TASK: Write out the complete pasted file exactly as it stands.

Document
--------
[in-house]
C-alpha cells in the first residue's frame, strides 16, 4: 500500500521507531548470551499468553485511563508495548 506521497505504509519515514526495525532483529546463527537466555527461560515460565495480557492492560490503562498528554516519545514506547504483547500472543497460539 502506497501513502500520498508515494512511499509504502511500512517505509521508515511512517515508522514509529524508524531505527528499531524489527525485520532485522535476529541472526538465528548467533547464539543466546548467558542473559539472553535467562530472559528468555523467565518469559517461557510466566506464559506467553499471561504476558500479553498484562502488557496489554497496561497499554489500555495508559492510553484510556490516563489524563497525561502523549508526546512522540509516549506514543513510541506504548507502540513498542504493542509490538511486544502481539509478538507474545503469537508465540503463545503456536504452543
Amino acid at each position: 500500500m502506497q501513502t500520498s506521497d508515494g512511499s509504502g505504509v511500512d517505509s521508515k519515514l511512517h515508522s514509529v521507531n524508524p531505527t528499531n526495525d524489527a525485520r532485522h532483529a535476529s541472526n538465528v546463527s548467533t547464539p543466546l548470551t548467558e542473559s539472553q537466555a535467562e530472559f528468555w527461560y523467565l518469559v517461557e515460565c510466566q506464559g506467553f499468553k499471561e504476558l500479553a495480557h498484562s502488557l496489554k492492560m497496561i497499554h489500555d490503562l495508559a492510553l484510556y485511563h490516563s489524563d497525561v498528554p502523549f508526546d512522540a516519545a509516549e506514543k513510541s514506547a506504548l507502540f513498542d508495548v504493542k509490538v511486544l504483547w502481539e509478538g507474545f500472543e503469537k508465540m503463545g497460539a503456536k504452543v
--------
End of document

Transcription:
[in-house]
C-alpha cells in the first residue's frame, strides 16, 4: 500500500521507531548470551499468553485511563508495548 506521497505504509519515514526495525532483529546463527537466555527461560515460565495480557492492560490503562498528554516519545514506547504483547500472543497460539 502506497501513502500520498508515494512511499509504502511500512517505509521508515511512517515508522514509529524508524531505527528499531524489527525485520532485522535476529541472526538465528548467533547464539543466546548467558542473559539472553535467562530472559528468555523467565518469559517461557510466566506464559506467553499471561504476558500479553498484562502488557496489554497496561497499554489500555495508559492510553484510556490516563489524563497525561502523549508526546512522540509516549506514543513510541506504548507502540513498542504493542509490538511486544502481539509478538507474545503469537508465540503463545503456536504452543
Amino acid at each position: 500500500m502506497q501513502t500520498s506521497d508515494g512511499s509504502g505504509v511500512d517505509s521508515k519515514l511512517h515508522s514509529v521507531n524508524p531505527t528499531n526495525d524489527a525485520r532485522h532483529a535476529s541472526n538465528v546463527s548467533t547464539p543466546l548470551t548467558e542473559s539472553q537466555a535467562e530472559f528468555w527461560y523467565l518469559v517461557e515460565c510466566q506464559g506467553f499468553k499471561e504476558l500479553a495480557h498484562s502488557l496489554k492492560m497496561i497499554h489500555d490503562l495508559a492510553l484510556y485511563h490516563s489524563d497525561v498528554p502523549f508526546d512522540a516519545a509516549e506514543k513510541s514506547a506504548l507502540f513498542d508495548v504493542k509490538v511486544l504483547w502481539e509478538g507474545f500472543e503469537k508465540m503463545g497460539a503456536k504452543v